In Grace Paley’s “The Loudest Voice,” Shirley defines Christians as “lonesome”. Why?
In “An Interest in Life,” John Raftery claims that Virginia’s problems—which he refers to as a “list of troubles”—only add up to “the little disturbances of man . . . .” What significance does this comment have not only in defining his and Virginia’s characters but in shaping the underlying theme of the story and the collection of the same title? what does his comment say about his attitude toward women, considering that he deems Virginia’s troubles not “real”?
In the same respect, Virginia comments that “noisy signs of life” are “so much trouble to a man.” What does this comment (and the above comment by Raferty) say about gender attitudes?
Of her many stories, Paley’s “The Loudest Voice” is often anthologized and quite popular. What makes the story so accessible, so universal?
Consider the ambiguousness of the title “Faith in a Tree.” What significant meanings do you find attached to the title and present in the story?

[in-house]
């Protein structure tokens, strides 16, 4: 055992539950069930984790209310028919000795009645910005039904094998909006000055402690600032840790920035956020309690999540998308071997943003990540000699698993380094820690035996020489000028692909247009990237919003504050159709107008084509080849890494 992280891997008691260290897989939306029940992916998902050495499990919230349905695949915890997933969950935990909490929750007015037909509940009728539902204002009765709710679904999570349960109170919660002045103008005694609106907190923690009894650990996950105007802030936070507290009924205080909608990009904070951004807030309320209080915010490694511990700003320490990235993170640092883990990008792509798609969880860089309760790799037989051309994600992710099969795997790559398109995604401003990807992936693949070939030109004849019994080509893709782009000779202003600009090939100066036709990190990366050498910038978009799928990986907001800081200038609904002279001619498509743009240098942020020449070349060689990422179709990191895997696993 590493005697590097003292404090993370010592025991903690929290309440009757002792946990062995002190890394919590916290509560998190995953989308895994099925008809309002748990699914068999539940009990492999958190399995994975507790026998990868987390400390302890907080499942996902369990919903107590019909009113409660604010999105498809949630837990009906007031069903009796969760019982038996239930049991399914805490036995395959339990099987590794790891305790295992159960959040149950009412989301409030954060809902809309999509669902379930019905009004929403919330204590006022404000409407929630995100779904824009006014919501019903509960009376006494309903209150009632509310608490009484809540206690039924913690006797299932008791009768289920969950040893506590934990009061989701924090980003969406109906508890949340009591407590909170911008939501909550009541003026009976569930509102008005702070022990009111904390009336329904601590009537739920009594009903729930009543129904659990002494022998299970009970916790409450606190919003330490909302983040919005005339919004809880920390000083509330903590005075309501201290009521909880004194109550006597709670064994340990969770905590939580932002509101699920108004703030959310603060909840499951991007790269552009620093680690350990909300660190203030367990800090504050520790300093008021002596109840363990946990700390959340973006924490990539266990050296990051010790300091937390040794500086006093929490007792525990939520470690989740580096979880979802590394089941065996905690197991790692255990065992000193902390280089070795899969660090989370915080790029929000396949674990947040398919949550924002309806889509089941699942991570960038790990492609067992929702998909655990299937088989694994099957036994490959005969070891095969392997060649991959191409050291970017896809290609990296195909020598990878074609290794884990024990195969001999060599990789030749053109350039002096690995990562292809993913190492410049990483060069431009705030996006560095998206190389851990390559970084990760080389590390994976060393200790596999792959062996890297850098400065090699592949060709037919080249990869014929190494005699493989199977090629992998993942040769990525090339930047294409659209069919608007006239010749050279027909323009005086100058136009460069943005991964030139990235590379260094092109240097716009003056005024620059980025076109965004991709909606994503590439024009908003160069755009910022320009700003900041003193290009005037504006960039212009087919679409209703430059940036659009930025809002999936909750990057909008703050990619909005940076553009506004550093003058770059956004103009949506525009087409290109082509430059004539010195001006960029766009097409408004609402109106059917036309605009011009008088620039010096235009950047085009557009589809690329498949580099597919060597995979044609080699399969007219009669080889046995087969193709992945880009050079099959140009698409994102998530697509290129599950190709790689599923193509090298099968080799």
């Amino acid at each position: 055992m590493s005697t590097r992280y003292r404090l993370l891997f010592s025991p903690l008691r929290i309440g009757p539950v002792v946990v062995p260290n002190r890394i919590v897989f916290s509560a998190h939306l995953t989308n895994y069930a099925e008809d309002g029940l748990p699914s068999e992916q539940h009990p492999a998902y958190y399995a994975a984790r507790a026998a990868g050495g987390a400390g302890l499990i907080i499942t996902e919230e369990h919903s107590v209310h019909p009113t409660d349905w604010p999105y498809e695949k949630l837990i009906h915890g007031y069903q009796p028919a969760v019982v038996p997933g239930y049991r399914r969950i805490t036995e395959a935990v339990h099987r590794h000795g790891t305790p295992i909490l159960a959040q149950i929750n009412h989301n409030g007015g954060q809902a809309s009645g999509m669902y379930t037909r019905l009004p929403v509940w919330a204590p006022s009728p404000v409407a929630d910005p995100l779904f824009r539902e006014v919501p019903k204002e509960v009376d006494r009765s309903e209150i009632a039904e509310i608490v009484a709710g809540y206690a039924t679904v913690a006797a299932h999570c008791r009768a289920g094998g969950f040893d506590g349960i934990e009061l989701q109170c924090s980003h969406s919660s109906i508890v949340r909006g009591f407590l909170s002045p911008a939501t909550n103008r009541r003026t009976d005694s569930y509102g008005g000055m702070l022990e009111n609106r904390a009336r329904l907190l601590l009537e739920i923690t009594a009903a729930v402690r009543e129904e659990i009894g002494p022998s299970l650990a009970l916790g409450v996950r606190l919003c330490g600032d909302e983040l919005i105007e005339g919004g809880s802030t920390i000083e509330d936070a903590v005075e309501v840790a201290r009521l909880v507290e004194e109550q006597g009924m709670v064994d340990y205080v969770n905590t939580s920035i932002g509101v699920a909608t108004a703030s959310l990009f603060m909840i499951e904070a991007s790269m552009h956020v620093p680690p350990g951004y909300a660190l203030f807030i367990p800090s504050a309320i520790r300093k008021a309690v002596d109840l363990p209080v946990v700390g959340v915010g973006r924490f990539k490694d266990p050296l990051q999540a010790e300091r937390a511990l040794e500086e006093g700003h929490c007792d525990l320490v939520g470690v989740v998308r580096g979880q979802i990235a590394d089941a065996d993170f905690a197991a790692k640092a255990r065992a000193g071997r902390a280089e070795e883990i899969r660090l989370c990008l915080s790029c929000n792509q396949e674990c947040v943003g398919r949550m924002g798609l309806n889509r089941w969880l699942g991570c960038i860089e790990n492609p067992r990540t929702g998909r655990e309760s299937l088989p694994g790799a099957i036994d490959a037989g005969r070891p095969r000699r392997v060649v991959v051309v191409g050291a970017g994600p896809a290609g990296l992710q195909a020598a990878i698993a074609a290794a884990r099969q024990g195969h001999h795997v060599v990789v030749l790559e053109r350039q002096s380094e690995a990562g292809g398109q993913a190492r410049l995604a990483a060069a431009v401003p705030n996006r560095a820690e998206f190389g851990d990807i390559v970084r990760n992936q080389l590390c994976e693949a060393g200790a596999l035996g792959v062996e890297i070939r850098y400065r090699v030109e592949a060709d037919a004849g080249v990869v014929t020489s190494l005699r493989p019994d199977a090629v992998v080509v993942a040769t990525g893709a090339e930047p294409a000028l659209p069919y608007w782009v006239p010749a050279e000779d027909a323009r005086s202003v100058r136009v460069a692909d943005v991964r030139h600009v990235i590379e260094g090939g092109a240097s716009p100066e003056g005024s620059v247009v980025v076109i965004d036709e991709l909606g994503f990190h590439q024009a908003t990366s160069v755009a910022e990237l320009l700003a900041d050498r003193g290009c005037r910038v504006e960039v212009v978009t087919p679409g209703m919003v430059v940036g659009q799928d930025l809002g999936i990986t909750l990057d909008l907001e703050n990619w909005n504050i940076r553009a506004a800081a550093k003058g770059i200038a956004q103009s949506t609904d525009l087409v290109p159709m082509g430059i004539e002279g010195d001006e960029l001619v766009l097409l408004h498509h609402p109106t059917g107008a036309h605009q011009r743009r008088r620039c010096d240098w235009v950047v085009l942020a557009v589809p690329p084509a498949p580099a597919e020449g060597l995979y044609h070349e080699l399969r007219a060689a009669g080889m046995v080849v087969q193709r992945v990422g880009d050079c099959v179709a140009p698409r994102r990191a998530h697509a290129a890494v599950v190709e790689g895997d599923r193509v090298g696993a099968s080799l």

What is the tone of “Faith in a Tree”? How is it conveyed by the author?
Consider the stories with neighborhood settings. How do these settings reflect the attitude of the narrator? How does each alienate or embrace the narrator?
As an author, Paley incorporates part of her familial, writing, and political life in her works. Which stories are clearly centered on family and the importance of family? Which are more political in tone or theme? Does the authorial inclusion interfere with the story? In the same respect, do you find her motherly themes an interruption of feminism?